I cringe when I read a learning objective that says, “You will know…” or “You will understand….” My first thought is, “How will you know that I ‘know,’ and how will you know that I understand?” My second thought is, “How does knowing and understanding help me meet performance expectations or show up in my behavior on the job?”

Truth be told, learning objectives are created for the training team, not the employee. There’s a better way to describe learning experiences that is employee-centric and performance-based. In place of learning objectives, I recommend learning solution descriptions that define specific actions in the learning experience and results that describe the desired performance outcomes.

If you really want to engage employees and the business, describe learning solutions in a way that shows alignment with business goals and performance requirements to achieve those goals. Show employees what the learning experience will look and feel like by describing what they’ll do. Explain how the learning experience will impact their performance by describing what’s in it for them.

Here’s an example of an employee-centric learning solution description (without learning objectives):

Program Description

What is the best way for you to communicate with someone who has a work style that might not be like yours? How can you resolve conflict? Are there differences in what motivates people in the workplace? We’ll examine the answers to these questions (and more) in the DISC program.

What will we do? (replaces traditional learning objectives)

  • Define the DISC model.
  • Interpret individual styles and behaviors.
  • Compare and contrast styles and behaviors.
  • Describe strategies for working with different styles.
  • Examine communication techniques for different styles.
  • Identify what motivates different styles and what they value.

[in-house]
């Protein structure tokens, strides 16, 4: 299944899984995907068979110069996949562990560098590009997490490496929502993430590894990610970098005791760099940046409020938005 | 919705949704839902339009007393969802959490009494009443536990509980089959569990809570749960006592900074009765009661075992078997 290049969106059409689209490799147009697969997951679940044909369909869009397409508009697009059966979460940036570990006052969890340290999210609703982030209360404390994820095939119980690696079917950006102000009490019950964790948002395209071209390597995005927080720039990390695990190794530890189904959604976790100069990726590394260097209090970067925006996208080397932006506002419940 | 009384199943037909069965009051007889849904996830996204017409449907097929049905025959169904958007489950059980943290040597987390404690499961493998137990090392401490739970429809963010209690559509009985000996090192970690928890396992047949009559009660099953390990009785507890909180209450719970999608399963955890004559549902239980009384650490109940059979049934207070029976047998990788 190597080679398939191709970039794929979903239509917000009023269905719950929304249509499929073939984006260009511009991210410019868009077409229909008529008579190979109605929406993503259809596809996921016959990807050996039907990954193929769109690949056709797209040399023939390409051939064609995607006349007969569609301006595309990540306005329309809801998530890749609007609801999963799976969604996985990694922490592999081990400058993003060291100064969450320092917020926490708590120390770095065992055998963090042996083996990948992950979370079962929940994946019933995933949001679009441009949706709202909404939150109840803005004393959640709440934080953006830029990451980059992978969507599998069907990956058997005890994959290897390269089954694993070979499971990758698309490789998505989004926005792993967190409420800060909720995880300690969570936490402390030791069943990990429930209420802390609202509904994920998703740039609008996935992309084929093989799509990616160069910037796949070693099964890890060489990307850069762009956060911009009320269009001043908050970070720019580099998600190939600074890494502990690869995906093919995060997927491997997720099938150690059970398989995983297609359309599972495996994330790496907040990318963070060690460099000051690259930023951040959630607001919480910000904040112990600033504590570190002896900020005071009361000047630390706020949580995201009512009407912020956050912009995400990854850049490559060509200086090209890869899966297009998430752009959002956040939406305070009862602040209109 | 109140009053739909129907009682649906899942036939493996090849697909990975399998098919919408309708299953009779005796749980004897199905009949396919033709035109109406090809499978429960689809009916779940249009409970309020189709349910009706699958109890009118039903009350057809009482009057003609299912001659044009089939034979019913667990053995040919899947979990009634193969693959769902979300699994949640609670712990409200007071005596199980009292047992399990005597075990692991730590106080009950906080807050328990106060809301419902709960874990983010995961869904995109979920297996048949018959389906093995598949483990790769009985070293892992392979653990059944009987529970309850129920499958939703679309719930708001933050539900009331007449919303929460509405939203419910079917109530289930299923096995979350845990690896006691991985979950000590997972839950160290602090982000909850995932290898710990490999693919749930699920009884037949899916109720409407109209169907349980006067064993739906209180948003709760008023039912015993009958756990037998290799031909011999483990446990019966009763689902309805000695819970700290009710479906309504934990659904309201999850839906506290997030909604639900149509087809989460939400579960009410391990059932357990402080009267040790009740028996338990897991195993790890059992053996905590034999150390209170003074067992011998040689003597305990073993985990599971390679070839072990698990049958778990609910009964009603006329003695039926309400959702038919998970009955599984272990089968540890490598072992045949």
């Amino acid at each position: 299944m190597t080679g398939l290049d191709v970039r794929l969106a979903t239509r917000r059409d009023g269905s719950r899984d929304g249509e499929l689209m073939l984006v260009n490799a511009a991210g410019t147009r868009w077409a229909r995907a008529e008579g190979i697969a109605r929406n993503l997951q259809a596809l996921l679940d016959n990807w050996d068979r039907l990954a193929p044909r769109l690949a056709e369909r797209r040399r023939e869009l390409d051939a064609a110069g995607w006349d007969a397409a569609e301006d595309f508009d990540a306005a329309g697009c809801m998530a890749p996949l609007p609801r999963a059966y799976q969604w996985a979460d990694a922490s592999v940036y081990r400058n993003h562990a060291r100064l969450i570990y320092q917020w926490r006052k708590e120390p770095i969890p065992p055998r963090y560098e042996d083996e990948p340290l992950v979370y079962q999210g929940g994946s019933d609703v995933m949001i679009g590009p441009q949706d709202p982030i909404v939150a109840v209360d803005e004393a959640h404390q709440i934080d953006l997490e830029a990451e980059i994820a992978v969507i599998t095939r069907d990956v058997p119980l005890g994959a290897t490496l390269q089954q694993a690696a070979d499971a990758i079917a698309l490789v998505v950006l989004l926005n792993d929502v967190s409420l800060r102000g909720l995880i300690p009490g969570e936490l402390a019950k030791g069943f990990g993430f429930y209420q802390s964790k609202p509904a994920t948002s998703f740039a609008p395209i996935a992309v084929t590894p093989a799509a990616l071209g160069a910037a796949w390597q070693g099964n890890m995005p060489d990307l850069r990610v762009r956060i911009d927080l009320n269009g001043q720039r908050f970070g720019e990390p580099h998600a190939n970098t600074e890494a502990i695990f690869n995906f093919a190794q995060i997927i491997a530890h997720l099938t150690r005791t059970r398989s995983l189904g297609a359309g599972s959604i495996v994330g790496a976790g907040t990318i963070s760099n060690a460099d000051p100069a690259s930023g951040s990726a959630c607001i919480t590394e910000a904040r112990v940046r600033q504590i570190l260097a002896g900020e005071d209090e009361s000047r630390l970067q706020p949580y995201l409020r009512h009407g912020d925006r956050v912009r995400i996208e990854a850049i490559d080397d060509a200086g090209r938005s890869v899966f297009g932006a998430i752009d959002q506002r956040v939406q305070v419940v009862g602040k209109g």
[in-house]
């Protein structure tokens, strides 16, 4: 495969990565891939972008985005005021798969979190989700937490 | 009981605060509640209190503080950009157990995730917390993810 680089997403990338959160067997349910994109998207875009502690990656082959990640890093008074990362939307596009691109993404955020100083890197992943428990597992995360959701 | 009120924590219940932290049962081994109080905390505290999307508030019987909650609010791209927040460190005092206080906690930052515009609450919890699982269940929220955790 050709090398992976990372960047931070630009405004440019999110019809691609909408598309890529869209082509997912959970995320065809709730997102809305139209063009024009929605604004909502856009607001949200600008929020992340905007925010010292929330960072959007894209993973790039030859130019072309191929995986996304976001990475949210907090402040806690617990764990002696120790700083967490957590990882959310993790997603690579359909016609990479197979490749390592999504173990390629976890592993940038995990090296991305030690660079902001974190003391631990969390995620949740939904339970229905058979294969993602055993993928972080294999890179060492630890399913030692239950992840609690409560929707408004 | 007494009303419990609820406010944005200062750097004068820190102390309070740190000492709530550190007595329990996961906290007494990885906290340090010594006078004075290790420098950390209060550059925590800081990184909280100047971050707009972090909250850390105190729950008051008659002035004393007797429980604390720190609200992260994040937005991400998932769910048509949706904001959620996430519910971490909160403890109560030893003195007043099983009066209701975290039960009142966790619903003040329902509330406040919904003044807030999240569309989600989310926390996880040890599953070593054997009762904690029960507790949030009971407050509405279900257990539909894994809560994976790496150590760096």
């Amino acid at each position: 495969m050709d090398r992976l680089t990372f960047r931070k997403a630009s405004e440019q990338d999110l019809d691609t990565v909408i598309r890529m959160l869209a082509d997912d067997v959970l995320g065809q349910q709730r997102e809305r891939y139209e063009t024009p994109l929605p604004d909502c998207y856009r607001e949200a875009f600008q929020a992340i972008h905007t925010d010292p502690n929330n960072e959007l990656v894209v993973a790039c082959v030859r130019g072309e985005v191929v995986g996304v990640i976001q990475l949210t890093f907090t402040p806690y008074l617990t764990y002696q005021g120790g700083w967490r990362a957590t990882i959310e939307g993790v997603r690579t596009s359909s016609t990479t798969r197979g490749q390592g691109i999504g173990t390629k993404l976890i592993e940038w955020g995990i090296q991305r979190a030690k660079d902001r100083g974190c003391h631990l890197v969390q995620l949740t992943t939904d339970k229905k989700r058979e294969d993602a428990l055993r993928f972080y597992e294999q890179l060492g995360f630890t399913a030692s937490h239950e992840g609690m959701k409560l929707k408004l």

• Discuss how to adapt your own style to get along better with other styles.

What’s in it for you? (describes performance outcomes for the learning experience)

  • Remove communication barriers when working with people who have a style of communicating different than yours.
  • Manage and resolve conflict by interpreting behavior instead of responding emotionally.
  • Adapt your behavior when working with people who have a style of working that is different than yours.

What’s in it for you as a manager? (describes performance outcomes for people leaders)

  • Lead teams into high engagement by connecting goals with individual team members’ strengths.
  • Evaluate risks to team performance and actions to take using DISC group culture tools.

This example comes from a business I worked with that replaced learning objectives for company-wide communications with employee-centric learning solution descriptions. We described learning solutions with a brief introduction, actions in the learning experience (“What will we do?”) and performance outcomes (“What’s in it for me?”). These objectives gave employees the information they needed to make an informed decision about the investment of their time for training, learning and professional development. They told them what they were going to do and the expected performance impact of their learning experience.

Traditional Learning Objectives Don’t Show Alignment With Business Goals.

Telling employees what they will “know” or “understand,” using the language of traditional learning objectives, does not demonstrate intentional alignment to business goals. As part of our marketing, messaging and communication strategy for learning and development, our learning solutions’ descriptions purposefully described performance outcomes that supported business goals.

This strategy also kept instructional design focused on creating solutions and experiences that impacted performance in a way that helped employees achieve business goals. Traditional learning objectives don’t do that.

Learning Experience Descriptions and Performance Outcomes.

Traditional learning objectives tell us what we’ll know or understand. But what about the impact of knowing and understanding on our day-to-day performance on the job? I say goodbye to learning objectives and hello to learning solution descriptions that define actions in the learning experience and performance outcomes.